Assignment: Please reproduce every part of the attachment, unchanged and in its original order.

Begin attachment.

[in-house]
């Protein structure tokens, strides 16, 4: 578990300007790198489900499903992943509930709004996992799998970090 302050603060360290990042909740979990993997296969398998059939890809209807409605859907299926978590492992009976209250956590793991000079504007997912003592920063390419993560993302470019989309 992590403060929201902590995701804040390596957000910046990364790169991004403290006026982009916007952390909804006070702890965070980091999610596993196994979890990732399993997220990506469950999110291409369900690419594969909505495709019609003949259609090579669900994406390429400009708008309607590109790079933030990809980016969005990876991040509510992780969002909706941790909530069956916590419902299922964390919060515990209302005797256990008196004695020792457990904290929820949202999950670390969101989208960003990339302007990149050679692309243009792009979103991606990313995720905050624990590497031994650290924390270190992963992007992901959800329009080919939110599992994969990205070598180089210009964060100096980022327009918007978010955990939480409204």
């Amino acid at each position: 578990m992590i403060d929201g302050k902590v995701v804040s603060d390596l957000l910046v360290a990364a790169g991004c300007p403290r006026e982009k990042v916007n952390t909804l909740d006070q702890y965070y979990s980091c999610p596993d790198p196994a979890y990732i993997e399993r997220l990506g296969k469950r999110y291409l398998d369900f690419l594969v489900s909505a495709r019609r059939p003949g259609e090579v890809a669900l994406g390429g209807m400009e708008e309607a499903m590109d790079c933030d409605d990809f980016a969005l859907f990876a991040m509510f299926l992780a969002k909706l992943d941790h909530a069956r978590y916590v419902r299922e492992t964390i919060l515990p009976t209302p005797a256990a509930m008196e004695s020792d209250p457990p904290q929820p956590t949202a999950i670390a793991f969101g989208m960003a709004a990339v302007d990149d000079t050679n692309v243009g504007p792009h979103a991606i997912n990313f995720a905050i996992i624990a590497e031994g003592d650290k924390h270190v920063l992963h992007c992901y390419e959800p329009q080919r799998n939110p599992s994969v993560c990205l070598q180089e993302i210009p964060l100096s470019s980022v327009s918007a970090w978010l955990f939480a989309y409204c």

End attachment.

[in-house]
């Protein structure tokens, strides 16, 4: 578990300007790198489900499903992943509930709004996992799998970090 302050603060360290990042909740979990993997296969398998059939890809209807409605859907299926978590492992009976209250956590793991000079504007997912003592920063390419993560993302470019989309 992590403060929201902590995701804040390596957000910046990364790169991004403290006026982009916007952390909804006070702890965070980091999610596993196994979890990732399993997220990506469950999110291409369900690419594969909505495709019609003949259609090579669900994406390429400009708008309607590109790079933030990809980016969005990876991040509510992780969002909706941790909530069956916590419902299922964390919060515990209302005797256990008196004695020792457990904290929820949202999950670390969101989208960003990339302007990149050679692309243009792009979103991606990313995720905050624990590497031994650290924390270190992963992007992901959800329009080919939110599992994969990205070598180089210009964060100096980022327009918007978010955990939480409204």
């Amino acid at each position: 578990m992590i403060d929201g302050k902590v995701v804040s603060d390596l957000l910046v360290a990364a790169g991004c300007p403290r006026e982009k990042v916007n952390t909804l909740d006070q702890y965070y979990s980091c999610p596993d790198p196994a979890y990732i993997e399993r997220l990506g296969k469950r999110y291409l398998d369900f690419l594969v489900s909505a495709r019609r059939p003949g259609e090579v890809a669900l994406g390429g209807m400009e708008e309607a499903m590109d790079c933030d409605d990809f980016a969005l859907f990876a991040m509510f299926l992780a969002k909706l992943d941790h909530a069956r978590y916590v419902r299922e492992t964390i919060l515990p009976t209302p005797a256990a509930m008196e004695s020792d209250p457990p904290q929820p956590t949202a999950i670390a793991f969101g989208m960003a709004a990339v302007d990149d000079t050679n692309v243009g504007p792009h979103a991606i997912n990313f995720a905050i996992i624990a590497e031994g003592d650290k924390h270190v920063l992963h992007c992901y390419e959800p329009q080919r799998n939110p599992s994969v993560c990205l070598q180089e993302i210009p964060l100096s470019s980022v327009s918007a970090w978010l955990f939480a989309y409204c």